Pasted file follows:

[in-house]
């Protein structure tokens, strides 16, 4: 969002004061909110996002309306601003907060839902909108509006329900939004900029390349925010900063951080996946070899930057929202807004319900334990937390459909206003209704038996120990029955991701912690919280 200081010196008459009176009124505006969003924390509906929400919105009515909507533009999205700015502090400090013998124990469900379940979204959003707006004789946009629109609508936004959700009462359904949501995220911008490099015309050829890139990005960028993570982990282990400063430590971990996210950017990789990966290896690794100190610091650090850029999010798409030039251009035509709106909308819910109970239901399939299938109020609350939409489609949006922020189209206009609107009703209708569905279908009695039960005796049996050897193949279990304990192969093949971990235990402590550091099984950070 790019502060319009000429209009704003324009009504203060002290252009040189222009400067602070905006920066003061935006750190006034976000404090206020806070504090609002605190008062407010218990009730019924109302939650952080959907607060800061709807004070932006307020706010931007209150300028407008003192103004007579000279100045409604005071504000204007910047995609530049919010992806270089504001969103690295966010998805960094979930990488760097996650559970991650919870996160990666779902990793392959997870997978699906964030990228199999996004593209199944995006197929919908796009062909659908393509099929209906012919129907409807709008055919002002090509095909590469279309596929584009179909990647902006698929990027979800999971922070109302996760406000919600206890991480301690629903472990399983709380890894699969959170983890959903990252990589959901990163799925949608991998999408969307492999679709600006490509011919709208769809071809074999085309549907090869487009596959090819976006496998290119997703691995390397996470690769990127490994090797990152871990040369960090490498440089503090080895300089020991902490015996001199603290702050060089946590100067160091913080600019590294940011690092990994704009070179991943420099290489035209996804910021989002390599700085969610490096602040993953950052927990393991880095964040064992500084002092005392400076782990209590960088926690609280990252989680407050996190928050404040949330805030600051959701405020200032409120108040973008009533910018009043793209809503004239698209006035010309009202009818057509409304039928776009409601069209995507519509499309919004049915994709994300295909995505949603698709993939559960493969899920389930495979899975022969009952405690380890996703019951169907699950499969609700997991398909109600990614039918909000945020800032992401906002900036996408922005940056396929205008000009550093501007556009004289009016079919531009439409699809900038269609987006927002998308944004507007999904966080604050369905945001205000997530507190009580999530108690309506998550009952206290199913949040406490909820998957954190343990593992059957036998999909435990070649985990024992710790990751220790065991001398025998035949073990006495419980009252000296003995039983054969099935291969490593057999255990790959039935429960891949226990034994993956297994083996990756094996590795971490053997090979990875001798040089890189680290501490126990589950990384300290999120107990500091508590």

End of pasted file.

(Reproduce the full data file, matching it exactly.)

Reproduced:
[in-house]
């Protein structure tokens, strides 16, 4: 969002004061909110996002309306601003907060839902909108509006329900939004900029390349925010900063951080996946070899930057929202807004319900334990937390459909206003209704038996120990029955991701912690919280 200081010196008459009176009124505006969003924390509906929400919105009515909507533009999205700015502090400090013998124990469900379940979204959003707006004789946009629109609508936004959700009462359904949501995220911008490099015309050829890139990005960028993570982990282990400063430590971990996210950017990789990966290896690794100190610091650090850029999010798409030039251009035509709106909308819910109970239901399939299938109020609350939409489609949006922020189209206009609107009703209708569905279908009695039960005796049996050897193949279990304990192969093949971990235990402590550091099984950070 790019502060319009000429209009704003324009009504203060002290252009040189222009400067602070905006920066003061935006750190006034976000404090206020806070504090609002605190008062407010218990009730019924109302939650952080959907607060800061709807004070932006307020706010931007209150300028407008003192103004007579000279100045409604005071504000204007910047995609530049919010992806270089504001969103690295966010998805960094979930990488760097996650559970991650919870996160990666779902990793392959997870997978699906964030990228199999996004593209199944995006197929919908796009062909659908393509099929209906012919129907409807709008055919002002090509095909590469279309596929584009179909990647902006698929990027979800999971922070109302996760406000919600206890991480301690629903472990399983709380890894699969959170983890959903990252990589959901990163799925949608991998999408969307492999679709600006490509011919709208769809071809074999085309549907090869487009596959090819976006496998290119997703691995390397996470690769990127490994090797990152871990040369960090490498440089503090080895300089020991902490015996001199603290702050060089946590100067160091913080600019590294940011690092990994704009070179991943420099290489035209996804910021989002390599700085969610490096602040993953950052927990393991880095964040064992500084002092005392400076782990209590960088926690609280990252989680407050996190928050404040949330805030600051959701405020200032409120108040973008009533910018009043793209809503004239698209006035010309009202009818057509409304039928776009409601069209995507519509499309919004049915994709994300295909995505949603698709993939559960493969899920389930495979899975022969009952405690380890996703019951169907699950499969609700997991398909109600990614039918909000945020800032992401906002900036996408922005940056396929205008000009550093501007556009004289009016079919531009439409699809900038269609987006927002998308944004507007999904966080604050369905945001205000997530507190009580999530108690309506998550009952206290199913949040406490909820998957954190343990593992059957036998999909435990070649985990024992710790990751220790065991001398025998035949073990006495419980009252000296003995039983054969099935291969490593057999255990790959039935429960891949226990034994993956297994083996990756094996590795971490053997090979990875001798040089890189680290501490126990589950990384300290999120107990500091508590």